There are a huge and ever-growing number of beers that are worth drinking out there right now, but periodically it's important to stop and think about which ones aren't so much delicious as they are important. Beers that transformed the American Craft Beer landscape or created a new style or craze all on their own.
One of my favorite games is "Mount Rushmore". You pick a topic, any topic, like say... snacks, and you make the "Mount Rushmore of Snacks" (Potato Chips, Oreos, Pretzels, Funions). The other day a few of us decided to try the Mount Rushmore of Craft Beer. What started as a fun game ended as a shouting match about what were, not the best, but the most important Craft Beers. Since I write the blog, my 4 will be enshrined in history as the winner. Here are my personal choices for the Mount Rushmore of Craft Beer
Sierra Nevada Pale Ale
What started as the dream of some homebrewers has become perhaps the single most important product in American Craft Beer. Focused on Cascade hops and 100% two-row malt, the sheer gravity (Beer Puns!) of this beer pulled the entire style of Pale Ale and and IPA toward itself. One of the first genuinely hop forward beers to hit the American Market, it's hard to see what the hop boom of the past 20 years would look like, or if would have happened at all, without this beer. Just as important as it's legacy is it's staying power. It's just a relevant today as it was when it came out 25 years ago and is one of my few go-to craft beers.
Sam Adams Boston Lager
Like countless other people, Sam Adams Boston Lager was my first foray into Craft Beer. What started in 1984 as Jim Koch making an old family recipe grew quickly into the most widely available and ubiquitous craft beer in the country. Sam Adams was the first Craft Brewery to make a real charge at huge breweries on beer menus and to turn people's heads and make them realize that Craft Beer was here and here to stay. Boston Lager, like Sierra Nevada Pale Ale, is still the flagship beer of the juggernaut and it shows no signs of going anywhere.
Pliny The Elder
Often Imitated. Never Duplicated. It's a testament to the voracity of the Craft Beer industry and it's drinkers that a beer available in something like 5 states can be one if the 4 more important craft beers ever made. I can think of swaths of people I know that have heard of this beer but only a fraction of them have ever had it. What SN Pale Ale started decades before evolved, in the late 90's and early 00's, into what can only be described as a hop arms race. Beer who's IBU's dwarfed their own quality flooded the market in an effort to become the newest hop bomb. Pliny the Elder did it best. Made by a small brewery in Northern California called Russian River Brewing Company, Pliny the Elder lets the flavor of the hops shine through instead if just it's bitterness. Russian River brewer Vinny Cilurzo is often credited with creating the Double IPA style, but in the 17 years since it's release, Pliny still sits at the top of the hop throne.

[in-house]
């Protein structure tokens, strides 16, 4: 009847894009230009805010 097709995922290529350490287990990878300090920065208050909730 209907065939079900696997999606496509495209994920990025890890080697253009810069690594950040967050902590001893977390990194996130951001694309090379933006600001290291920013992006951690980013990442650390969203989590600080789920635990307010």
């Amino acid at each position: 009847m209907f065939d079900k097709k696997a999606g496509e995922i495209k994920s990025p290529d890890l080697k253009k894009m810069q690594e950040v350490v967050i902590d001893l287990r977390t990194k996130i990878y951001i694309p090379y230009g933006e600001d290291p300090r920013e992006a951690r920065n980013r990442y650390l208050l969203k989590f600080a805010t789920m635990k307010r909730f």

New Belgium La Folie
You may be tempted to think this beer is a controversial addition to this list but you'd be wrong. When sour beer first entered the US market by way of Belgium in the 70's people returned them by the case because they believed them to be infected. For another two decades the only sour beers you could find were from Belgium. To think there was a time when Cantillon could be found on shelves is madness today. Sour beers have absolutely exploded in the last few years. Farmhouse Ale, Gose, Lambic, Flanders Ale, Wild Ale, Saison, seemingly every brewery is throwing their hat in the ring. If you follow the breadcrumbs back through time you'll find La Folie. If Sierra Nevada's Ken Grossman can be called the Grandfather of Hoppy Beer, New Belgium's Peter Bouckaert must be the Godfather of the American Sour Ale movement. Brought in from Belgium by the Colorado brewery, La Folie was the first major entrant into the style. It's a bracingly tart Flemish Style Sour Brown that any sour lover needs to try.
This list is absolutely 100% subjective. There's quite simply no way to limit the most important Craft beers to just 4, but this was my best effort. There are dozens of beers that could go on this list, though I'd struggle to find justifiable replacements for Pale Ale and Boston Lager. Here just a few of the beers that missed the cut.
Dale's Pale Ale - Oskar Blues legacy doesn't lie as much in their beer, though it is tremendous, but in it's packaging. When everyone was convinced that good beer came in bottles, they released craft cans. Game changer.
Anchor Steam - Definitely the hardest to keep off the list above, this is the OG American Craft Beer.
Heady Topper - The NEIPA... thing? Let's call it a thing. The NEIPA thing is everywhere right now and if you're tired of hearing about them, blame Heady Topper.
Goose Island Bourbon County Stout - Not on the list for not actually being craft, but they were the first to bourbon barrel age beer.
Celis White - Pierre Celis brought Belgian Wit Beer to the US in 1992. Three years later 2 things happened: a beer called Blue Moon was released and Celis sold to Miller Light. Blue Moon exploded and Miller closed Celis in 2000. The classic is back though and it's fantastic.
What beers did we miss? Let us know!